mead cohen berger shevtsova garfinkle michta grygiel blankenhorn
Limousine Nationalism
Putin's Hard Constraints
This is me smiling. Can't you tell? © Getty Images

This is me smiling. Can’t you tell? © Getty Images

Fifty billion on the Winter Olympics here, fifteen billion to buy (or rather rent) Ukrainian loyalty there, and pretty soon you’re talking real money. Russia has not been exempt from the recent run on emerging markets, and its middle class is feeling the pinch as the ruble tumbles to new lows. The Washington Post:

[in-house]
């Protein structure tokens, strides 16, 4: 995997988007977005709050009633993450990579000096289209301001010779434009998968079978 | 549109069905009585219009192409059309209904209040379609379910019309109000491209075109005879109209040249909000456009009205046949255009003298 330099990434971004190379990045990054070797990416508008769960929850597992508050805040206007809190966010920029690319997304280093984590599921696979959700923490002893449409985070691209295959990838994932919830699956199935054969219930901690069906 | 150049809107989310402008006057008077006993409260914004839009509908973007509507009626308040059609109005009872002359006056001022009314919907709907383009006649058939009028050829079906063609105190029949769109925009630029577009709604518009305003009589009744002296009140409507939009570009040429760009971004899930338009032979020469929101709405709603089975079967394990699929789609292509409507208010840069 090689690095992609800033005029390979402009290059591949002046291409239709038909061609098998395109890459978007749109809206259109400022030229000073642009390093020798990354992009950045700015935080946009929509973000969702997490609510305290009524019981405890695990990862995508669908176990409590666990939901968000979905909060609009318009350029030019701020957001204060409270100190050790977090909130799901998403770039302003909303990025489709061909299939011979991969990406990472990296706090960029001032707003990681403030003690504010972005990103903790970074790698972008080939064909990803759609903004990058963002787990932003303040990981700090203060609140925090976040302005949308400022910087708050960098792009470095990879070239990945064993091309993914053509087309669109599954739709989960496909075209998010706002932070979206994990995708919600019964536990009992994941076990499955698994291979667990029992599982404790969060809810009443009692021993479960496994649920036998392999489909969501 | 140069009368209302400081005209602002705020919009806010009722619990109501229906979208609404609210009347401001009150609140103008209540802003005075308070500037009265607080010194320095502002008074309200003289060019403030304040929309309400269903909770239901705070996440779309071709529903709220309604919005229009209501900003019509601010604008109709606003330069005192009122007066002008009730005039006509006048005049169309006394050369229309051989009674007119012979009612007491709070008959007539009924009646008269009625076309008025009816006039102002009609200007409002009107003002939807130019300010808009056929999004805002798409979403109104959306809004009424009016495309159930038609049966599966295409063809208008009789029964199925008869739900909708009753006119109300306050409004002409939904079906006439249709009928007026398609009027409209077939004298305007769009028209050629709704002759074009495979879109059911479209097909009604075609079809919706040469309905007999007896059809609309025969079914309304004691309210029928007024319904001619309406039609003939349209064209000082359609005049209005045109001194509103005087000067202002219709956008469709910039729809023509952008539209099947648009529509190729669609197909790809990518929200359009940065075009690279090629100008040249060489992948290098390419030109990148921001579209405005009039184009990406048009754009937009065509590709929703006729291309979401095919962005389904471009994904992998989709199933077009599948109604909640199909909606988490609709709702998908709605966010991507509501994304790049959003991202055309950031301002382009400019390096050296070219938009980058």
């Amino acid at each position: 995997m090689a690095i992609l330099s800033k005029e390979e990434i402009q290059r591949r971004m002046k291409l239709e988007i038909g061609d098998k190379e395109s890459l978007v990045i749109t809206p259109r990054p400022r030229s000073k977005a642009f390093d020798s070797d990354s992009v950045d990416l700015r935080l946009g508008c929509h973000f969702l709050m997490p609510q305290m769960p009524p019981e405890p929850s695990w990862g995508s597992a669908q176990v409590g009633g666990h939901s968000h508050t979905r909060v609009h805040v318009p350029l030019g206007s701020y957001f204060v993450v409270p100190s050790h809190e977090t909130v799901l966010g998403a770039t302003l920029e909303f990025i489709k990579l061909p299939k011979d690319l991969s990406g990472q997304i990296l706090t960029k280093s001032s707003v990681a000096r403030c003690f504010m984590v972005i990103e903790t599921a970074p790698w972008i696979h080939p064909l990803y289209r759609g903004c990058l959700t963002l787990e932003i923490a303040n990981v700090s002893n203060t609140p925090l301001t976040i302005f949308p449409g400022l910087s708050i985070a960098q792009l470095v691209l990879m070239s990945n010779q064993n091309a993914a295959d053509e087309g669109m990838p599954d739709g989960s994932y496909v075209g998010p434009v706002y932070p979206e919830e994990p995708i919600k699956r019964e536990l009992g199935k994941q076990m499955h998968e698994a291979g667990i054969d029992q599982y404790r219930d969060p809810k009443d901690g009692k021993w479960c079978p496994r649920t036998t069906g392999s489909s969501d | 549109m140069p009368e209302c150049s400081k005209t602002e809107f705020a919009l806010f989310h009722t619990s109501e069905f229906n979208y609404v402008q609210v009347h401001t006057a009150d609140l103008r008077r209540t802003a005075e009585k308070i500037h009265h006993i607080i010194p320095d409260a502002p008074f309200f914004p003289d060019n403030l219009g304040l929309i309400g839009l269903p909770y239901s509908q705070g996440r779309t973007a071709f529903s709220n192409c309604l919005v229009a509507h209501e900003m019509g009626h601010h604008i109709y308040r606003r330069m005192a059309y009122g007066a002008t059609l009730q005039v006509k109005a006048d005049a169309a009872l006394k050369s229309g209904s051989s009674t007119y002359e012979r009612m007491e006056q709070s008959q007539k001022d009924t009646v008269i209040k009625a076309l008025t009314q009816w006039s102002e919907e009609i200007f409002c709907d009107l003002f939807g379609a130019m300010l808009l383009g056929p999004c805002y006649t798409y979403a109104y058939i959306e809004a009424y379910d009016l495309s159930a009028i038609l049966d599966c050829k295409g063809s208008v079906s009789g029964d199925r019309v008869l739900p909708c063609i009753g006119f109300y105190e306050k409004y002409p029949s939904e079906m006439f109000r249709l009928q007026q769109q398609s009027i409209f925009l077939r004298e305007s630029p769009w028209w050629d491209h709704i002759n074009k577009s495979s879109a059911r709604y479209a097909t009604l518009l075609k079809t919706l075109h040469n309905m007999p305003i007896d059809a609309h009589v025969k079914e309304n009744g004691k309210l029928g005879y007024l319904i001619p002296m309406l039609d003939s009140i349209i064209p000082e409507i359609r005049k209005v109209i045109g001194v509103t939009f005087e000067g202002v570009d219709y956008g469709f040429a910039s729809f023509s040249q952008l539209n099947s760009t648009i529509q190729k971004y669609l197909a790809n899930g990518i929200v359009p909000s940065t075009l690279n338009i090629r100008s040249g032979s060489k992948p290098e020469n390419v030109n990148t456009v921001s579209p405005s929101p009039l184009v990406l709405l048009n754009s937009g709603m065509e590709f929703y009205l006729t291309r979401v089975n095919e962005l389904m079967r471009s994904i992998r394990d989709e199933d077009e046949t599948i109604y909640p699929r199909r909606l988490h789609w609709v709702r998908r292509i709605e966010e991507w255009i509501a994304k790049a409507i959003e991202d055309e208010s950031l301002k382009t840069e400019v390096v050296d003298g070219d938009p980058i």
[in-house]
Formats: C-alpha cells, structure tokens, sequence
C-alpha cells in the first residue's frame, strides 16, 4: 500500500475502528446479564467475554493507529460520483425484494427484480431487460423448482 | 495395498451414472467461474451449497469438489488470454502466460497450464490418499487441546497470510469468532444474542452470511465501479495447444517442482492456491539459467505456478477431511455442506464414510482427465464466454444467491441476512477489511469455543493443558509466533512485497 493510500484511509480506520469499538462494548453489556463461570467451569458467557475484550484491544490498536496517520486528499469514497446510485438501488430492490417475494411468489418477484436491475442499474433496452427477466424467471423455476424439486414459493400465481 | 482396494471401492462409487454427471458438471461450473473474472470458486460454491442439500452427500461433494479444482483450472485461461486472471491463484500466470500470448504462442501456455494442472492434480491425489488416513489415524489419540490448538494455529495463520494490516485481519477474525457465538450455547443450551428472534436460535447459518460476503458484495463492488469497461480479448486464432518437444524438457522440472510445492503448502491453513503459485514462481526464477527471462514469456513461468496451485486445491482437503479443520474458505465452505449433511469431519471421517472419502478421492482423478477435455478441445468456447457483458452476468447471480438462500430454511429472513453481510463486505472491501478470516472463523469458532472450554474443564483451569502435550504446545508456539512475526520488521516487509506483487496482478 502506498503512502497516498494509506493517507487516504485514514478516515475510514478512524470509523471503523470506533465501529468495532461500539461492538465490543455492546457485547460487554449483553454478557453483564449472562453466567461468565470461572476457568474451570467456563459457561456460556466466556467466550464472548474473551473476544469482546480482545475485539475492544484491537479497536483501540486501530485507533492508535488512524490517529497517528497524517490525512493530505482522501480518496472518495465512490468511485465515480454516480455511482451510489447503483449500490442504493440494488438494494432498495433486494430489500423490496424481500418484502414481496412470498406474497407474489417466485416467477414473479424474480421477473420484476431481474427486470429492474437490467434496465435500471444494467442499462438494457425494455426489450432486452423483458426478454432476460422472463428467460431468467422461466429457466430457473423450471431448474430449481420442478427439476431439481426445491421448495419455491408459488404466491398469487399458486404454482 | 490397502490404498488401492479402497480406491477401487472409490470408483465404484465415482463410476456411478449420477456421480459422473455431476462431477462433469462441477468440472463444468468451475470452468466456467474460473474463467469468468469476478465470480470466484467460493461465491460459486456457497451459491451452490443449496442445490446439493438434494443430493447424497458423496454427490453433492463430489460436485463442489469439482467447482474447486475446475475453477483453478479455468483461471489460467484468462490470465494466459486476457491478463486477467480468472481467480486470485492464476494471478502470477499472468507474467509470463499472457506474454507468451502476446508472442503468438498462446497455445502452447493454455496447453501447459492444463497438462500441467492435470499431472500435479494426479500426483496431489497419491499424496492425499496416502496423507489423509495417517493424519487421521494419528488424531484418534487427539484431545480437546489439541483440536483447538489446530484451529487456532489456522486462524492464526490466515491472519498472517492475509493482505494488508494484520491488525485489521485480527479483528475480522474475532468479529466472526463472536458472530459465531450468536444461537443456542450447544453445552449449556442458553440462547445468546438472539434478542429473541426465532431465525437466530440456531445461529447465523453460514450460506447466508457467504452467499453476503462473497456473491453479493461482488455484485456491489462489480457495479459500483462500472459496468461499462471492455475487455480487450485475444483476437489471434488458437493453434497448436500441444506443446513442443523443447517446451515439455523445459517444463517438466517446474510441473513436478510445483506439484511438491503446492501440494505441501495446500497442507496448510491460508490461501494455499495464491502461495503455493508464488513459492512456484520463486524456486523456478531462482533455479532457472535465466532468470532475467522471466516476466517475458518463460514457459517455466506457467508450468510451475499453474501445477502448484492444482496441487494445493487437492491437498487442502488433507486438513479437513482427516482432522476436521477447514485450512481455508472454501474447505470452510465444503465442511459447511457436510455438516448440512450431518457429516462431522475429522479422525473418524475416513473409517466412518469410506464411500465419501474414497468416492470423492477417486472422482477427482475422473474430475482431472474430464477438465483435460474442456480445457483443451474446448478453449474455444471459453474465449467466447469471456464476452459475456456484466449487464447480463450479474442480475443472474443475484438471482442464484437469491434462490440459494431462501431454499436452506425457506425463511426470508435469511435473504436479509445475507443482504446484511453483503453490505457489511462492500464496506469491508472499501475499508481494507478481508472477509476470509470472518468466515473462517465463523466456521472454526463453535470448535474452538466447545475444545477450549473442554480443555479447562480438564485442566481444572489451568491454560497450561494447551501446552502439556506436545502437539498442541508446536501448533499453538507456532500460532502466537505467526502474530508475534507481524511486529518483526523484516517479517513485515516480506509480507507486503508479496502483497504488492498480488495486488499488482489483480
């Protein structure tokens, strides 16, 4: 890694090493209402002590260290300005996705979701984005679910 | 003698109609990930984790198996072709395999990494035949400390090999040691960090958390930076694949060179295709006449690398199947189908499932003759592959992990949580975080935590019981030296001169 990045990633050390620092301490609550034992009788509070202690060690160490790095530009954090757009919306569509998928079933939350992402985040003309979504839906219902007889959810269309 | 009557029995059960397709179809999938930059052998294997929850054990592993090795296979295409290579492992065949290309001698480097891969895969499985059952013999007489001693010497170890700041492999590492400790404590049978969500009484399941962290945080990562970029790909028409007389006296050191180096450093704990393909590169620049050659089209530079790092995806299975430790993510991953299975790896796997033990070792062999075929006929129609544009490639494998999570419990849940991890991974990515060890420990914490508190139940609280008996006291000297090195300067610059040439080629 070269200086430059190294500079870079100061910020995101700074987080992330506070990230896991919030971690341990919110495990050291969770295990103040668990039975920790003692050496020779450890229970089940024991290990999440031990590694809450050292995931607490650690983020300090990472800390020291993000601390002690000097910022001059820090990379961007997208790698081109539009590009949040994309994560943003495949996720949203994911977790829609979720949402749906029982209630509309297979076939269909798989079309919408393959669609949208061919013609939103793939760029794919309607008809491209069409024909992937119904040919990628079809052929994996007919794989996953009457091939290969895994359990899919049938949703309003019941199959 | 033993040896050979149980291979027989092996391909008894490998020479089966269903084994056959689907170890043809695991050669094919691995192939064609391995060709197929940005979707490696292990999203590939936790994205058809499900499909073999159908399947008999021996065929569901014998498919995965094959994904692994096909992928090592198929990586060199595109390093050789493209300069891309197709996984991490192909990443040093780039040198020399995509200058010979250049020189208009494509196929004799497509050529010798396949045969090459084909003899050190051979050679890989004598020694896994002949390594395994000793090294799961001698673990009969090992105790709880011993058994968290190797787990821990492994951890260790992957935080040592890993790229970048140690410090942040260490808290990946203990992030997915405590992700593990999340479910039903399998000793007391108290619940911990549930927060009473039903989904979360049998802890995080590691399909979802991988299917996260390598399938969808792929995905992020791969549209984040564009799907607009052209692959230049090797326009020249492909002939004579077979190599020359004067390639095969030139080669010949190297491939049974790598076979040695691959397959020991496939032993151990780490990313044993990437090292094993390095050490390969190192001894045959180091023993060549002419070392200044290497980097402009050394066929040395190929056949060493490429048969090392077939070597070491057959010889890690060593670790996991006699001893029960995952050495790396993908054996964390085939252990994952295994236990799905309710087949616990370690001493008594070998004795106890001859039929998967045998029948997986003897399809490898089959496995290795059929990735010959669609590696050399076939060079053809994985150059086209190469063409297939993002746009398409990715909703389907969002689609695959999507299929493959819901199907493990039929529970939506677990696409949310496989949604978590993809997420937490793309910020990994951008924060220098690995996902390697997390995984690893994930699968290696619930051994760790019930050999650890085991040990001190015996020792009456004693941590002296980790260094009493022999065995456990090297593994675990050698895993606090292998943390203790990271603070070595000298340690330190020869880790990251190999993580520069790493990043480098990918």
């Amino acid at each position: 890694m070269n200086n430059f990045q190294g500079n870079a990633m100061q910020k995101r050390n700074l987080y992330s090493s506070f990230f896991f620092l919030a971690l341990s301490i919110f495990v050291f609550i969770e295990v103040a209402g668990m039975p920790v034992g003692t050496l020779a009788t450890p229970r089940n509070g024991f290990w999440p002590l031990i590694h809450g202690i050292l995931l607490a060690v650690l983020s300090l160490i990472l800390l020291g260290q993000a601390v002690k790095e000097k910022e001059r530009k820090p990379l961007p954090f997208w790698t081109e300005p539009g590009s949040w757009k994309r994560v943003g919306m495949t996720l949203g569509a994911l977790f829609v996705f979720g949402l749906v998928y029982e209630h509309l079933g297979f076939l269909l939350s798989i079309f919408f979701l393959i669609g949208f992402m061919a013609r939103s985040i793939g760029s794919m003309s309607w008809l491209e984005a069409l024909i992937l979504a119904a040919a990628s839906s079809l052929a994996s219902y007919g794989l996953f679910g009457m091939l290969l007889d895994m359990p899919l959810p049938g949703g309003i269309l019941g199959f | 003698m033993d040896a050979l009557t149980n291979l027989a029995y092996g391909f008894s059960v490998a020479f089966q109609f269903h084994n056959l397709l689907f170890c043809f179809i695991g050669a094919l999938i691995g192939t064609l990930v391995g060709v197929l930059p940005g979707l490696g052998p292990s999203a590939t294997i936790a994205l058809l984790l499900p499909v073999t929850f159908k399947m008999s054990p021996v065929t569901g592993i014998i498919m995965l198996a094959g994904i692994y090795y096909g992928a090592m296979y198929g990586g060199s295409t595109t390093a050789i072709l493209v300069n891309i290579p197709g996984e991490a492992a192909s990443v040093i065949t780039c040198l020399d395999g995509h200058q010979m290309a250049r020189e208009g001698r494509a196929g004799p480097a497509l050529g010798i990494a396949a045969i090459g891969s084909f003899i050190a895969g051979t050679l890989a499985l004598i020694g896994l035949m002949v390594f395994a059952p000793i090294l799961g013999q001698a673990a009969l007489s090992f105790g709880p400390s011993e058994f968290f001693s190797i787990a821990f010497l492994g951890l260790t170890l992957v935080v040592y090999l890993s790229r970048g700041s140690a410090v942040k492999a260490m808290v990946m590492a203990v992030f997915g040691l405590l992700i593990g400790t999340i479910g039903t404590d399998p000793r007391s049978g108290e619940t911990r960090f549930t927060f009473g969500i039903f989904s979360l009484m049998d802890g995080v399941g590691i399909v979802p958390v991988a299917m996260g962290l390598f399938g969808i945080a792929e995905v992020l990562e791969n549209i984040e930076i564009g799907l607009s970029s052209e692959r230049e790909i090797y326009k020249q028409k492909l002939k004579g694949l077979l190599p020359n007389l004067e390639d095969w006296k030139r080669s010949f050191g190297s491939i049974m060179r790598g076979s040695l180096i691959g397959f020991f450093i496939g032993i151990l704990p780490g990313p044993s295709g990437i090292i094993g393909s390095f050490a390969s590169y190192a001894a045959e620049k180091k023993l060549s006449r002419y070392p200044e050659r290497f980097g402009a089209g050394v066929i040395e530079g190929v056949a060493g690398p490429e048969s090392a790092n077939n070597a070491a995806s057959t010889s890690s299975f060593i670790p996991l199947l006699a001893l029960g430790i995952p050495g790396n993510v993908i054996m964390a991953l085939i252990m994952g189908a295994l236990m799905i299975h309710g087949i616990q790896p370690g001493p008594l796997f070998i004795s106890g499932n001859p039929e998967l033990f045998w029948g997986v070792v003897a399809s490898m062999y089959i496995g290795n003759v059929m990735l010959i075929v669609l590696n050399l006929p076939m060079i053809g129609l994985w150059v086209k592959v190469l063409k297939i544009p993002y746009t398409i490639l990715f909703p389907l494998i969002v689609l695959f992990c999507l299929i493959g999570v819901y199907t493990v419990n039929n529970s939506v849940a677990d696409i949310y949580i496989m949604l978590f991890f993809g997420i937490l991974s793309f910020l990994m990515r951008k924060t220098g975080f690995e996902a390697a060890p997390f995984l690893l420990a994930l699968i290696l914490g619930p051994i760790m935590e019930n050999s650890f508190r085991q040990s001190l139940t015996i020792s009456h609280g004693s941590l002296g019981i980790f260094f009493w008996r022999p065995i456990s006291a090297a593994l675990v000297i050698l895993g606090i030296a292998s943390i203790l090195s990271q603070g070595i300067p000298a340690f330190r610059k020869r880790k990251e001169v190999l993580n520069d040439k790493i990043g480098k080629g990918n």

A weakening ruble means that food, clothes, mobile phones, pots and pans, and everything else made abroad — products many Russians and especially the middle class rely on — are becoming more expensive. So is travel out of the country, an emotional escape valve for those who feel their lives are circumscribed in Vladimir Putin’s Russia.

It isn’t easy when you have champagne tastes for a superpower foreign policy but a beer budget. Thanks to Western inattention and incompetent policy making, Putin has been able to make the most of his resources. But the fragile Russian economy cannot long bear the weight of Russian nationalist ambitions. Putin’s big problem is keeping the nationalists happy without losing the middle class. And it appears to be a problem that’s difficult to manage and impossible to solve.

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